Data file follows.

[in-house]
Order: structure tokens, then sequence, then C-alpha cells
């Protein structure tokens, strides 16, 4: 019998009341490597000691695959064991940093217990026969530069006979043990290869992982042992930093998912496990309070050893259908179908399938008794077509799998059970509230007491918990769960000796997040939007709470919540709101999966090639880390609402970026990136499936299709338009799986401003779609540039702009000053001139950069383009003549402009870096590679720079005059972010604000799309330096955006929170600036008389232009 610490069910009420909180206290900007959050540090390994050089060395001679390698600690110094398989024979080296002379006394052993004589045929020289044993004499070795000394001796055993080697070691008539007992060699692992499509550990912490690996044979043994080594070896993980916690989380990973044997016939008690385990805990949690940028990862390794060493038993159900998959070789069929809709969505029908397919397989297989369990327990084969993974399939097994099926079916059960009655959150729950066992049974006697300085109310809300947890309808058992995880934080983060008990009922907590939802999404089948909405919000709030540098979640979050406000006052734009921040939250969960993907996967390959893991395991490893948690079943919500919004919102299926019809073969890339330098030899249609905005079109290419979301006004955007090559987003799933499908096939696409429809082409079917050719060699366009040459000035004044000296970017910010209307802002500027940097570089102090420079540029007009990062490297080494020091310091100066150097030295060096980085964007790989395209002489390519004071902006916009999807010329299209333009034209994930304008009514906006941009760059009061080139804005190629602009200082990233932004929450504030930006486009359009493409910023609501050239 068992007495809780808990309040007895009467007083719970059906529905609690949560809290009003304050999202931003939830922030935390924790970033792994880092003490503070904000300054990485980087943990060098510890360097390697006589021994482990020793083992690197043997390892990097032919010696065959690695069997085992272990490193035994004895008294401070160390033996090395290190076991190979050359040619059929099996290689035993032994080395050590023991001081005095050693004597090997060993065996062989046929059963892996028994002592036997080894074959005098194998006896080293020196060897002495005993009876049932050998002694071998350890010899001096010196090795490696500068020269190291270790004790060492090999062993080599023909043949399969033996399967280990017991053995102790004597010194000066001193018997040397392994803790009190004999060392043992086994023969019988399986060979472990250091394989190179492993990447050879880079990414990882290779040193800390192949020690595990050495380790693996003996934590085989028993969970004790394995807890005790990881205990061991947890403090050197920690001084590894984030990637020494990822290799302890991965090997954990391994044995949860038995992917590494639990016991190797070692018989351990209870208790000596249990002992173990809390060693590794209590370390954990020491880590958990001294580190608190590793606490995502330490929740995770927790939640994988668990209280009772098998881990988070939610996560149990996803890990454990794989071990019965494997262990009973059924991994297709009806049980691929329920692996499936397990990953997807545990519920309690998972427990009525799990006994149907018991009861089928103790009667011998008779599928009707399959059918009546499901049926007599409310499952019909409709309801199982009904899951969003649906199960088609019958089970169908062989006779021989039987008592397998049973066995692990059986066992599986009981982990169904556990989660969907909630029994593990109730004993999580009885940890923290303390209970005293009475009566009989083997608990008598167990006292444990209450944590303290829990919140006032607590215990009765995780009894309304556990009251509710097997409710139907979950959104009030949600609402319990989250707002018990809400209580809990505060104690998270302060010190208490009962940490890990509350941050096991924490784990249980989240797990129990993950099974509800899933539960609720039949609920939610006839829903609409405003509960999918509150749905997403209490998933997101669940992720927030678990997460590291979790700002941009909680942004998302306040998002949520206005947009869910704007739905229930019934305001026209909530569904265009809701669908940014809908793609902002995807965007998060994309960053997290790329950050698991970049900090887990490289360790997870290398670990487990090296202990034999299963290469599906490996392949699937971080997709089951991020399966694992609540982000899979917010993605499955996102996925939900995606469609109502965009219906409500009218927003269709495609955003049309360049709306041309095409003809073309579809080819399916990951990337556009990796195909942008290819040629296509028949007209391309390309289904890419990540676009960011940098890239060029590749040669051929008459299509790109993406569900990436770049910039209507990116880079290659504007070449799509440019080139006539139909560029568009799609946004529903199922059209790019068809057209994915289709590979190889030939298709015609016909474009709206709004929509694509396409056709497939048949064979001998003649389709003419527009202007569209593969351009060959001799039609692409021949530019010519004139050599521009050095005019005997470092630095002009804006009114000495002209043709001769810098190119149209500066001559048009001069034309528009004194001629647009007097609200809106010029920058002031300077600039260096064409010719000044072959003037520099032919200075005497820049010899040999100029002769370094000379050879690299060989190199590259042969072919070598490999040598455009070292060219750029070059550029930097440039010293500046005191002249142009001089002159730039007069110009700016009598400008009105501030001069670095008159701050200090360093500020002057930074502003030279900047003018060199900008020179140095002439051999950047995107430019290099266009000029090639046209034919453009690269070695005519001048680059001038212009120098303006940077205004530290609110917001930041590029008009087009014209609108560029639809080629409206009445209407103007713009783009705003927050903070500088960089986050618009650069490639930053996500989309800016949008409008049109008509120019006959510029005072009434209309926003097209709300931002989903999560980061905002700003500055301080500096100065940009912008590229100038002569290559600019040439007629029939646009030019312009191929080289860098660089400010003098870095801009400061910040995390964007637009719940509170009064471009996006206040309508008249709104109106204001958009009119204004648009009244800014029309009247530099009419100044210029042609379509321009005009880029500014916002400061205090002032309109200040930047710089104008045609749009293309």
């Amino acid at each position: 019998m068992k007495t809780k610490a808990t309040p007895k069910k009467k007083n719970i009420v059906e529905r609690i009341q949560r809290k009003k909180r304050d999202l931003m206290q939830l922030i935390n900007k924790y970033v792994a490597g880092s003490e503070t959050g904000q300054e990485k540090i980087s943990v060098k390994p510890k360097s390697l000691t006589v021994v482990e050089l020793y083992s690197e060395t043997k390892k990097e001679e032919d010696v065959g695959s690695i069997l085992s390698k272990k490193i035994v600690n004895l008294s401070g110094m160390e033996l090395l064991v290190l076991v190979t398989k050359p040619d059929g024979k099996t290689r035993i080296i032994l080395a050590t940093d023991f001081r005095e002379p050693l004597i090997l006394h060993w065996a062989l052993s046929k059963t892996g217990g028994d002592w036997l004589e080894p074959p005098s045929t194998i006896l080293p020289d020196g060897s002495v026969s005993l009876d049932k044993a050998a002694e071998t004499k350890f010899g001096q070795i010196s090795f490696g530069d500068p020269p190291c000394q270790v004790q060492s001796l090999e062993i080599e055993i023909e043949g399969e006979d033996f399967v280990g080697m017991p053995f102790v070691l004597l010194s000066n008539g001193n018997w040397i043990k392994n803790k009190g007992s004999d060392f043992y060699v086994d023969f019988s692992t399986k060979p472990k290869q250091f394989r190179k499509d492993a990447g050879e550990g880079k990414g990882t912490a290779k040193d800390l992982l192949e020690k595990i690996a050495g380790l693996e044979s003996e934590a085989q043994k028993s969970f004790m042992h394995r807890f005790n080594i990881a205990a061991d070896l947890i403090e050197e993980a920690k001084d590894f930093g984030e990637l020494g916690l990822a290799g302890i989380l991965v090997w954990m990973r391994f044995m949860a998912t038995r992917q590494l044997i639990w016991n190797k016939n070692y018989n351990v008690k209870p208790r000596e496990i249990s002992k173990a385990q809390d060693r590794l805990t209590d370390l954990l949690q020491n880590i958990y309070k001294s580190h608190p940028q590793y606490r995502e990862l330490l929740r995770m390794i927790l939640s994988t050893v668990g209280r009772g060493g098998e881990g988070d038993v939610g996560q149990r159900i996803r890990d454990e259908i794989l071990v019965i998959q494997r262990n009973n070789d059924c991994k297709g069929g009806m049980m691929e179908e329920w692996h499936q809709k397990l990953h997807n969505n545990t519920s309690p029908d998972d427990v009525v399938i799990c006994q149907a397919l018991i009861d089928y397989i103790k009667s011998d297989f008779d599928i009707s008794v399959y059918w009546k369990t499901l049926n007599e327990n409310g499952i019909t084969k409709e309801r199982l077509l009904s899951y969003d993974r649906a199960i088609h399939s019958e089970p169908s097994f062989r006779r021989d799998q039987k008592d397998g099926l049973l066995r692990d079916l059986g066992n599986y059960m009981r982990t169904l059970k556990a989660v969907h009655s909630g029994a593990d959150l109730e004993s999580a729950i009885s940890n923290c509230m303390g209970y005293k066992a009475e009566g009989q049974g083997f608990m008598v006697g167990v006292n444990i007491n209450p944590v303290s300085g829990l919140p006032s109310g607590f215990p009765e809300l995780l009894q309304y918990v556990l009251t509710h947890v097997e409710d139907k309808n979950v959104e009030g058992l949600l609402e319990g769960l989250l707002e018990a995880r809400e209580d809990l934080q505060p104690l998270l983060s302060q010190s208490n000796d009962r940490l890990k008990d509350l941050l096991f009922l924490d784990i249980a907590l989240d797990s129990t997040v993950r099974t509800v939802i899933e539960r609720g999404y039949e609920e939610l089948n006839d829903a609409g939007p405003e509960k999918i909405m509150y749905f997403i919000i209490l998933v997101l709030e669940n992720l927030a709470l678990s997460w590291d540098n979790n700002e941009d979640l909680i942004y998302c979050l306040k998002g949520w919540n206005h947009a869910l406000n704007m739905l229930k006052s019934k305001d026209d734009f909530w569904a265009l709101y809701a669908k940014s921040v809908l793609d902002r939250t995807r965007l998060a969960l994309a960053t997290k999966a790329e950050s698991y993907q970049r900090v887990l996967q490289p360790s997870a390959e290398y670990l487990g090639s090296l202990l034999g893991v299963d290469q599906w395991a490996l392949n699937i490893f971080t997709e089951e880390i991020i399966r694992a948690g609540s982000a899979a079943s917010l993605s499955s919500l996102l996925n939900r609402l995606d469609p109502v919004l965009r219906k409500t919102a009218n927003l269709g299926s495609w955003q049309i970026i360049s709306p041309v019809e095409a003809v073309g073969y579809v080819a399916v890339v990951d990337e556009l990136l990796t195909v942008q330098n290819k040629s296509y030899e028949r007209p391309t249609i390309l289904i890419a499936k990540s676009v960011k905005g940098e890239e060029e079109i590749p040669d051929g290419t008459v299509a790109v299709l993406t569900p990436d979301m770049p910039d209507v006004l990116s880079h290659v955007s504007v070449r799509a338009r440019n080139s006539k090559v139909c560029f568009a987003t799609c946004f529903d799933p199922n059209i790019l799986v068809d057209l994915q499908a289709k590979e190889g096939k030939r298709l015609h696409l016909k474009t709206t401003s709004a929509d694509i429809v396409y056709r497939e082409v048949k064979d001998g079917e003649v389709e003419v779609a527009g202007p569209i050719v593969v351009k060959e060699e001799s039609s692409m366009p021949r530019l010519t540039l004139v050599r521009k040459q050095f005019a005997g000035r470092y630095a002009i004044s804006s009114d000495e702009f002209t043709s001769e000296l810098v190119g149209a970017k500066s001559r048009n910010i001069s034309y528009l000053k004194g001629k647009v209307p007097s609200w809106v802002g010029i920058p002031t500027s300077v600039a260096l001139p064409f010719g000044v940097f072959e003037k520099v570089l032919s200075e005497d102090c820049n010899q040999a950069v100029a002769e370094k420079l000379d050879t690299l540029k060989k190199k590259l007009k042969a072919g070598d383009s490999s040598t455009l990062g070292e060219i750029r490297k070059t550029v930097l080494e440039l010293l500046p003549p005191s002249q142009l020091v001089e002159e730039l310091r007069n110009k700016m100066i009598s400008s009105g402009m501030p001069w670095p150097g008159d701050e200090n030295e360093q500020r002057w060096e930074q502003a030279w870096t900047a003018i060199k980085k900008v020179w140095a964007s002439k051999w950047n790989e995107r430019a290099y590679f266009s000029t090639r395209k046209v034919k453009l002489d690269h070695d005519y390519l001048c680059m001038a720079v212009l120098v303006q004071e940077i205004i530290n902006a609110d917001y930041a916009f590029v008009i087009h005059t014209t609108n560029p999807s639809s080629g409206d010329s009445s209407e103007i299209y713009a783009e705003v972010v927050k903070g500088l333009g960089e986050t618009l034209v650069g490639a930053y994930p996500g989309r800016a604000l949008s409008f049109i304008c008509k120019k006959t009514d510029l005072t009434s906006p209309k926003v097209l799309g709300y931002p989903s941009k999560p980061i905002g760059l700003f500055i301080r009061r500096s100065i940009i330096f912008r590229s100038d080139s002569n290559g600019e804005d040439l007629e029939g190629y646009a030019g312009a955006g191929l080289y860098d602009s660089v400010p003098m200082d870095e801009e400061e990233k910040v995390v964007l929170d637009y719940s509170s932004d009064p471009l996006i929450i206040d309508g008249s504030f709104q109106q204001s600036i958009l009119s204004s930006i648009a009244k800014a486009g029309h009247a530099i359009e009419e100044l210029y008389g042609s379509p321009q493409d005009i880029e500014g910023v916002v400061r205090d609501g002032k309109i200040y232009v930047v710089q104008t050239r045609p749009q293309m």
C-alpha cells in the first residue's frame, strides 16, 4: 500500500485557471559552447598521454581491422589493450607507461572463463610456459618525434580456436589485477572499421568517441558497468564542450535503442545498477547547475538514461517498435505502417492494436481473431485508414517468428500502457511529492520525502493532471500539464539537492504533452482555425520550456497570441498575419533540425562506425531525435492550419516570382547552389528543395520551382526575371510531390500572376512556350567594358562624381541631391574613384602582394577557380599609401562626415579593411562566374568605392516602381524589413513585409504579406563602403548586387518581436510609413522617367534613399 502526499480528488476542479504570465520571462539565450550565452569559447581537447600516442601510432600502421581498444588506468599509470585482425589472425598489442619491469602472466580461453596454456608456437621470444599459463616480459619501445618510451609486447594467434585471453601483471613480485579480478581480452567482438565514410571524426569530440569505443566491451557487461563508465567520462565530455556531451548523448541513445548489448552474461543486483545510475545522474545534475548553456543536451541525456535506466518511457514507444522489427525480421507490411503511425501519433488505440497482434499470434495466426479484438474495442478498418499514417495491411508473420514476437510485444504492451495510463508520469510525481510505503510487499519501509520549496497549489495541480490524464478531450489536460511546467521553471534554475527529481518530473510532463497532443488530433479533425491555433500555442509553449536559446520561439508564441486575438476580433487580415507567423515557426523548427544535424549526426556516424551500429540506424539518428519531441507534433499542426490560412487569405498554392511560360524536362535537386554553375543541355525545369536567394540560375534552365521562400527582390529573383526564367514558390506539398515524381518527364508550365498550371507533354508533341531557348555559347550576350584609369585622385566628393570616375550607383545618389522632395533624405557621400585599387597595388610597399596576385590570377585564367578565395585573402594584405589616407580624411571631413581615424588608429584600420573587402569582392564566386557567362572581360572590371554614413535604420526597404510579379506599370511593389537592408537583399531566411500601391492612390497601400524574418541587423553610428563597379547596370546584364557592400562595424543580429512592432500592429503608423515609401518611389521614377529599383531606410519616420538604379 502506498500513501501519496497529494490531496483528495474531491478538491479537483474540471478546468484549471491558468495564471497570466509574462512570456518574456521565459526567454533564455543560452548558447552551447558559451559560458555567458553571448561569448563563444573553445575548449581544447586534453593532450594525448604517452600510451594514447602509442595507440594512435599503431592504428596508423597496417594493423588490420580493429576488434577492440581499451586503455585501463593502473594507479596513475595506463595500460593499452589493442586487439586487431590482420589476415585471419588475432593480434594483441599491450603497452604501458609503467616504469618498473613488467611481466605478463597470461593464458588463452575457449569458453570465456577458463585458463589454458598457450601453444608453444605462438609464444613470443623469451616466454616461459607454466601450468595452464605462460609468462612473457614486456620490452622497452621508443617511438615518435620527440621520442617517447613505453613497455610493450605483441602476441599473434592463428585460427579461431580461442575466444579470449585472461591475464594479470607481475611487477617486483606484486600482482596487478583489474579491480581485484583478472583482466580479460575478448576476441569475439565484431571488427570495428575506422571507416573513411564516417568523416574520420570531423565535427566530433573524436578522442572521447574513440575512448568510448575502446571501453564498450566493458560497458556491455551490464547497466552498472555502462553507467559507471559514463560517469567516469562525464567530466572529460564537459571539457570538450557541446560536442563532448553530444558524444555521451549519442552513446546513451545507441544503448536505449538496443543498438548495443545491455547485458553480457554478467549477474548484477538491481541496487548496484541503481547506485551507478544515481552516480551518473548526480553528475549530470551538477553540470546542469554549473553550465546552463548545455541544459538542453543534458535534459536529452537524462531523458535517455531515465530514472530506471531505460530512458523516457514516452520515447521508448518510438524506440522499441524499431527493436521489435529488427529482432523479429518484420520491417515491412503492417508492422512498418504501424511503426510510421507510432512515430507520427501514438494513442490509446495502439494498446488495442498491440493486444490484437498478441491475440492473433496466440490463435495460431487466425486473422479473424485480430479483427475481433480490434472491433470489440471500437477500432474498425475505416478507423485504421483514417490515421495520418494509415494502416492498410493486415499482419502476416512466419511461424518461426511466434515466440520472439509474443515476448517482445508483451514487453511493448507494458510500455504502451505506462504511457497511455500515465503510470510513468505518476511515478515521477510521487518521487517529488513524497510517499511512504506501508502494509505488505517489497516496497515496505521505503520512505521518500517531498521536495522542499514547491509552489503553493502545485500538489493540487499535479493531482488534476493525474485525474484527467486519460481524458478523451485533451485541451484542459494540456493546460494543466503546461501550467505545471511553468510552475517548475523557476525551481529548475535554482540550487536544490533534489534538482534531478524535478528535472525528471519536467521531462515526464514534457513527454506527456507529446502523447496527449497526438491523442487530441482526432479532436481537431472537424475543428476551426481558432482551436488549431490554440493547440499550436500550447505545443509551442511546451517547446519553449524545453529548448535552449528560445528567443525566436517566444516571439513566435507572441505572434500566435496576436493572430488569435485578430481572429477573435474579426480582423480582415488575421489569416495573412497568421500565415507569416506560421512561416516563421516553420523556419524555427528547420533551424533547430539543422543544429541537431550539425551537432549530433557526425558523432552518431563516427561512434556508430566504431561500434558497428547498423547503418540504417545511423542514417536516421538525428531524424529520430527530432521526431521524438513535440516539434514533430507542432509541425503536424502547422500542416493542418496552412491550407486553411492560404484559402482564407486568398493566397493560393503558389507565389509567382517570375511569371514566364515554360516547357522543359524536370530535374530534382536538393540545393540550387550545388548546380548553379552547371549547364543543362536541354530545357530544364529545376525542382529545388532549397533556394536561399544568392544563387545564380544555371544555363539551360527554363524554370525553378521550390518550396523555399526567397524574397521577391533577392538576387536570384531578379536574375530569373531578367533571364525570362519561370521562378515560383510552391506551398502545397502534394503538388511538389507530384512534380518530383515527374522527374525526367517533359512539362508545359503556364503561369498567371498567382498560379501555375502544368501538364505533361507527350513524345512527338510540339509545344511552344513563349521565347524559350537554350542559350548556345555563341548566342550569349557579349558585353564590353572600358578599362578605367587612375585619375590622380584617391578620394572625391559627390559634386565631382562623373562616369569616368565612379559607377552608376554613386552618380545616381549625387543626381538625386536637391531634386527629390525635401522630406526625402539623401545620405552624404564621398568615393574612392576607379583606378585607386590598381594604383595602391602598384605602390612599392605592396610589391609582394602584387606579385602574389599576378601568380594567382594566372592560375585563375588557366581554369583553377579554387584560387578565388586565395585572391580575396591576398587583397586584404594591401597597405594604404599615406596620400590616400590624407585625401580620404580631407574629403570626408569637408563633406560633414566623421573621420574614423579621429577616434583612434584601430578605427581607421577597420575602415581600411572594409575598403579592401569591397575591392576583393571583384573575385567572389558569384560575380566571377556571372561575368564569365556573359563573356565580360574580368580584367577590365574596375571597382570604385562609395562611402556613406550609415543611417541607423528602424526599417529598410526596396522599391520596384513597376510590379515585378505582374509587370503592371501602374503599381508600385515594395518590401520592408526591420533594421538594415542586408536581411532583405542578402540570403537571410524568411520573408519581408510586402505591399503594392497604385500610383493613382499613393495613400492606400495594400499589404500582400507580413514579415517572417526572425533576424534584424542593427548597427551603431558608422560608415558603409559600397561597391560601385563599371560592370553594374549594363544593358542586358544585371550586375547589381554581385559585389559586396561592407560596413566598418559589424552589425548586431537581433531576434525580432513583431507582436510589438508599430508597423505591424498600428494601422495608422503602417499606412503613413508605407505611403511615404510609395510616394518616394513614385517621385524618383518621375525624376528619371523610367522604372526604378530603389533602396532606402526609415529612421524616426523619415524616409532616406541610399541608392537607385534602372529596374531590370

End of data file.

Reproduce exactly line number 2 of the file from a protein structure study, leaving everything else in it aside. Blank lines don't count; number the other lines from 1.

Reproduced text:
Order: structure tokens, then sequence, then C-alpha cells